14th September 2020
For the current constitutional drama to have got as far as it has means that various ‘gatekeepers’ have either failed to perform their proper function or have been impotent.
By way of recap, the government of the United Kingdom is proposing to enact legislation that is deliberately intended to make it possible for ministers to make regulations that would break international and domestic law.
That the legislation is before Parliament means that the process is fairly well advanced – for presenting a Bill to Parliament is about stage seven of a process, not stage one.
The first gatekeeper would have been the head of the government legal service – the Treasury Solicitor – and we know that this is the issue over which the Treasury Solicitor has resigned.
But that resignation has made no difference: the process has continued anyway.
A second gatekeeper would have been the Cabinet Secretary, who is the guardian of the Ministerial and Civil Service Codes.
Yet, somewhat irrationally and inexplicably, the Cabinet Secretary has determined that what the Treasury Solicitor has described as breaches of law are permissible under the Codes.
So much for the civil servant gatekeepers.
Now for the politicians.
The Attorney General, who is nominally the government’s chief legal adviser, is enthusiastic about this law-breaking.
The Lord Chancellor, whose oath of office contains a commitment to the Rule of Law, has said that there are breaches of law that are ‘unacceptable’ over which he would resign, but this is not (yet) one of them.
And on the floor of the House of Commons, the Northern Ireland Secretary spoke of ‘limited and specific’ breaches of law being permissible.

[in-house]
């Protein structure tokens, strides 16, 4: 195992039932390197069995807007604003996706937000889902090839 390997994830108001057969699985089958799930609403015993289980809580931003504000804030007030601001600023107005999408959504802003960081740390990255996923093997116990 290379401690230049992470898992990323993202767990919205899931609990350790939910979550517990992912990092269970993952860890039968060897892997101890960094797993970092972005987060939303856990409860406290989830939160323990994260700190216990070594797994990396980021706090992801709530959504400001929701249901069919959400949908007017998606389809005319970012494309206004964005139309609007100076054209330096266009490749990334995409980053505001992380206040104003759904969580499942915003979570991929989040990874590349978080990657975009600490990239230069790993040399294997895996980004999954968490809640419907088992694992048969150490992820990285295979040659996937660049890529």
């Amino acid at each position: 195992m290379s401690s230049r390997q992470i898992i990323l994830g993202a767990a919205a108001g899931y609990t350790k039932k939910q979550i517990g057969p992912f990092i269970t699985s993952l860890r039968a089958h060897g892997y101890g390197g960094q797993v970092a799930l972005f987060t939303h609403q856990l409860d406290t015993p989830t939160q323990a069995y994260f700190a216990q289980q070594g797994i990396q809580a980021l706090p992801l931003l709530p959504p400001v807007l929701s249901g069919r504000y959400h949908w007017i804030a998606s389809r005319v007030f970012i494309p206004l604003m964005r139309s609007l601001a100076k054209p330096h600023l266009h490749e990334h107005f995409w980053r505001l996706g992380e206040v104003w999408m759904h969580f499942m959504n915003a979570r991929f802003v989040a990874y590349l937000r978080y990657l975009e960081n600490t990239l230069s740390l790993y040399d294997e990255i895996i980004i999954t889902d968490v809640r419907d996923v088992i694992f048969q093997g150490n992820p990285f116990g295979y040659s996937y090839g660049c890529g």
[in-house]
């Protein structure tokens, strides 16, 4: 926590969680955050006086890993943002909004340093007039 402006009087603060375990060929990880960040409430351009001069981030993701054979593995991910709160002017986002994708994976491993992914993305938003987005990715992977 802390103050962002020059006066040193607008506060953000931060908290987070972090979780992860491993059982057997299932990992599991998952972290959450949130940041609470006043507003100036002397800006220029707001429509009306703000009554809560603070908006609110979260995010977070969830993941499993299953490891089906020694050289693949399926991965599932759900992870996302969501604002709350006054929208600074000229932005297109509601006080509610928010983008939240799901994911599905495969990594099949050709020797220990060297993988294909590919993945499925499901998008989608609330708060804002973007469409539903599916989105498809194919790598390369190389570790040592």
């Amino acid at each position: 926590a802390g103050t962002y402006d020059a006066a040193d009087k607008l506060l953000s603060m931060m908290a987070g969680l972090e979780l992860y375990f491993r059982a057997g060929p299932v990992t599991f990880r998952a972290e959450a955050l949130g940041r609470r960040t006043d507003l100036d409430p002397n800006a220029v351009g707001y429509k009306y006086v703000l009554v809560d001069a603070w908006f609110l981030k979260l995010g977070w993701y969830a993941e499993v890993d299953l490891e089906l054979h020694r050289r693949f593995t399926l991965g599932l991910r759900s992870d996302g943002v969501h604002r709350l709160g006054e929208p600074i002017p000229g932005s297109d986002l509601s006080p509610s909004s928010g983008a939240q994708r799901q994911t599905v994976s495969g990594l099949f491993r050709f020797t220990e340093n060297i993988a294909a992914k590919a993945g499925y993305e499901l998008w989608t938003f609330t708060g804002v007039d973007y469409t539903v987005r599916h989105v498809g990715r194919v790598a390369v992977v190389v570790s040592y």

So the gatekeepers of the Attorney General, the Lord Chancellor and the Cabinet generally have also permitted the the process to continue.
These gatekeepers are all checks and balances within the executive, and they usually should stand in the way of any attempt by ministers to abuse or misuse the law.
And all have failed.
So we now move on to the formal legislative process of Parliament and, if the provisions are enacted, the Courts.
And it may well be that the legislature and the judiciary are able to restrain this rogue legislation making it possible for ministers to break the law by regulations (that is, by decree).
If so, that would be an example of a working constitution.
But for this proposal to have even got to this stage, parts of the constitution have not worked.
The constitution of the United Kingdom is not codified and is reliant on checks and balances in practice that have little force other than by convention.
Only at the margins should constitutional tensions be resolved by litigation.
But what happens when the conventions do not work or are flouted?
The current constitutional drama may ultimately show, through Parliament or the courts, how the constitution works – but so far it has also show how the constitution does not work.
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